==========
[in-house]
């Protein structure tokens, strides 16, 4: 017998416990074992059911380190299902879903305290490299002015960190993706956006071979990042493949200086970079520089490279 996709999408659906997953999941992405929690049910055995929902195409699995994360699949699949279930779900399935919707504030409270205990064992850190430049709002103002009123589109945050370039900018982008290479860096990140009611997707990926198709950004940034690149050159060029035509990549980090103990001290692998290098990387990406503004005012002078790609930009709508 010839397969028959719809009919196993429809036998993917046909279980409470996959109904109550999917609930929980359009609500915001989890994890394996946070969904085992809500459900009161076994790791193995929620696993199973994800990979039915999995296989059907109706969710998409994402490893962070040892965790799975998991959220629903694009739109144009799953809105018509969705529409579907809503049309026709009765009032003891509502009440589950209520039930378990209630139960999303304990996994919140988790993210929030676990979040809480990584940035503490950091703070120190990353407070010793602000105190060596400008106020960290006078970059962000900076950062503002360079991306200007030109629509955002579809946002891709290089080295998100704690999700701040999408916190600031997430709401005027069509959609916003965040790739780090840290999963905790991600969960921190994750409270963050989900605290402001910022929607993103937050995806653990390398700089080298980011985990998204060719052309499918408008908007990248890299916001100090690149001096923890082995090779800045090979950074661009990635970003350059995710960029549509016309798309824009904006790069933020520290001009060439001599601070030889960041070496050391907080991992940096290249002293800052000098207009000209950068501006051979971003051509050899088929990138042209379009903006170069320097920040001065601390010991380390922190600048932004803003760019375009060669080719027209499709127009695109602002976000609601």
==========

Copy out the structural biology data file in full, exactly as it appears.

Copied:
[in-house]
């Protein structure tokens, strides 16, 4: 017998416990074992059911380190299902879903305290490299002015960190993706956006071979990042493949200086970079520089490279 996709999408659906997953999941992405929690049910055995929902195409699995994360699949699949279930779900399935919707504030409270205990064992850190430049709002103002009123589109945050370039900018982008290479860096990140009611997707990926198709950004940034690149050159060029035509990549980090103990001290692998290098990387990406503004005012002078790609930009709508 010839397969028959719809009919196993429809036998993917046909279980409470996959109904109550999917609930929980359009609500915001989890994890394996946070969904085992809500459900009161076994790791193995929620696993199973994800990979039915999995296989059907109706969710998409994402490893962070040892965790799975998991959220629903694009739109144009799953809105018509969705529409579907809503049309026709009765009032003891509502009440589950209520039930378990209630139960999303304990996994919140988790993210929030676990979040809480990584940035503490950091703070120190990353407070010793602000105190060596400008106020960290006078970059962000900076950062503002360079991306200007030109629509955002579809946002891709290089080295998100704690999700701040999408916190600031997430709401005027069509959609916003965040790739780090840290999963905790991600969960921190994750409270963050989900605290402001910022929607993103937050995806653990390398700089080298980011985990998204060719052309499918408008908007990248890299916001100090690149001096923890082995090779800045090979950074661009990635970003350059995710960029549509016309798309824009904006790069933020520290001009060439001599601070030889960041070496050391907080991992940096290249002293800052000098207009000209950068501006051979971003051509050899088929990138042209379009903006170069320097920040001065601390010991380390922190600048932004803003760019375009060669080719027209499709127009695109602002976000609601």